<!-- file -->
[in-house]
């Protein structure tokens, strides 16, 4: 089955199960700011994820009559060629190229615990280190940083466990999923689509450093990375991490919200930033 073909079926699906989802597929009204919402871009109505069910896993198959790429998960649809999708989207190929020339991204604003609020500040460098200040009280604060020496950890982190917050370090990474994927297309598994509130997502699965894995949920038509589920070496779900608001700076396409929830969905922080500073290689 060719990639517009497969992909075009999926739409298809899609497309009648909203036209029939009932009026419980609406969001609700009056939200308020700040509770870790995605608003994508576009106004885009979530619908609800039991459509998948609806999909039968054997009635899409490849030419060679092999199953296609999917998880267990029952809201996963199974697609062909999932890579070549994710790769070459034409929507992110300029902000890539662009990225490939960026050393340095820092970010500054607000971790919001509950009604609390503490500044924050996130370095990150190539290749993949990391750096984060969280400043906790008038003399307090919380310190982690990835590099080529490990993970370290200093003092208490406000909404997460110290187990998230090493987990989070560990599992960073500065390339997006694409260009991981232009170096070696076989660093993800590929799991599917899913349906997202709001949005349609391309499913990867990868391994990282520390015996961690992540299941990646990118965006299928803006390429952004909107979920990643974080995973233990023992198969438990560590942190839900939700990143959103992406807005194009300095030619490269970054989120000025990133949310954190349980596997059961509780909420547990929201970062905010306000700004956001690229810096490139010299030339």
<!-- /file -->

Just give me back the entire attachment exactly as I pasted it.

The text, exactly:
[in-house]
């Protein structure tokens, strides 16, 4: 089955199960700011994820009559060629190229615990280190940083466990999923689509450093990375991490919200930033 073909079926699906989802597929009204919402871009109505069910896993198959790429998960649809999708989207190929020339991204604003609020500040460098200040009280604060020496950890982190917050370090990474994927297309598994509130997502699965894995949920038509589920070496779900608001700076396409929830969905922080500073290689 060719990639517009497969992909075009999926739409298809899609497309009648909203036209029939009932009026419980609406969001609700009056939200308020700040509770870790995605608003994508576009106004885009979530619908609800039991459509998948609806999909039968054997009635899409490849030419060679092999199953296609999917998880267990029952809201996963199974697609062909999932890579070549994710790769070459034409929507992110300029902000890539662009990225490939960026050393340095820092970010500054607000971790919001509950009604609390503490500044924050996130370095990150190539290749993949990391750096984060969280400043906790008038003399307090919380310190982690990835590099080529490990993970370290200093003092208490406000909404997460110290187990998230090493987990989070560990599992960073500065390339997006694409260009991981232009170096070696076989660093993800590929799991599917899913349906997202709001949005349609391309499913990867990868391994990282520390015996961690992540299941990646990118965006299928803006390429952004909107979920990643974080995973233990023992198969438990560590942190839900939700990143959103992406807005194009300095030619490269970054989120000025990133949310954190349980596997059961509780909420547990929201970062905010306000700004956001690229810096490139010299030339």